Tracy is a longtime volunteer for Healing Hands for Haiti, a non-profit organization which provides rehabilitative services to Haitians, It was Tracy’s idea that I accompany the group to Haiti, and she convinced me, with a couple of phone calls and e-mails, that such a trip was possible. In Haiti, whether it was reorganizing overflowing pharmacy shelves or figuring out a way to salvage construction supplies amid post-earthquake wreckage, Tracy boldly moved forward toward solutions, without a lot of fanfare. After spending an hour in Tracy’s company at a Haitian orphanage, a volunteer from the U.S., a teacher from New Hampshire, looked over at me and declared: “I’m just going to follow Jean around.”
I concluded the story I wrote about Healing Hands for Haiti with a note on Tracy’s continuing relief efforts in Austin, where she lives. She was purchasing a shipping container and was collecting tents and clothing for the Haitians left homeless by the quake. You’d think I would have learned something in Haiti about how Tracy’s unshakable confidence inspires others to get on board. But I got a lump in my throat, thinking of Tracy in Austin, spending her spare time collecting tents and clothing. It seemed — like so much of what I saw in Haiti — to be like bailing out a boat with an eyedropper.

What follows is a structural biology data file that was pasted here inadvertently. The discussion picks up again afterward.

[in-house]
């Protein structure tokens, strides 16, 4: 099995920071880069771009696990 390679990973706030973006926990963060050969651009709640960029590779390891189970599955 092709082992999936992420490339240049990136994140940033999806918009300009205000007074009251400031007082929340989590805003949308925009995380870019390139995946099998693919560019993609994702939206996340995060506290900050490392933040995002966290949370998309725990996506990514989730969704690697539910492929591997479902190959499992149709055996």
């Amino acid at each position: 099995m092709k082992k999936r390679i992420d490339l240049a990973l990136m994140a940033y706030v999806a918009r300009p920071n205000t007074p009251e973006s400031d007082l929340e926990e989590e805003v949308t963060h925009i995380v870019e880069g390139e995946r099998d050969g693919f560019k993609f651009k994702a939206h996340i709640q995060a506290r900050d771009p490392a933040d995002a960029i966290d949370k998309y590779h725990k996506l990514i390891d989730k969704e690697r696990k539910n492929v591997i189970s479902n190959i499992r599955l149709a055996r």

So I was delighted — and had to laugh a little at myself — when she forwarded me a message from the George Fern Company COO Aaron Bludworth to his employees. Bludworth is making Tracy’s tent drive a company-wide effort. He’s even sponsoring a friendly contest to spur participation: whichever of the company’s two dozen branch offices bring in the most tents to ship to Haiti will be treated to a barbecue. “It doesn’t take much,” Bludworth wrote to employees, ” to make a difference.”
Especially when mixed with confidence and compassion.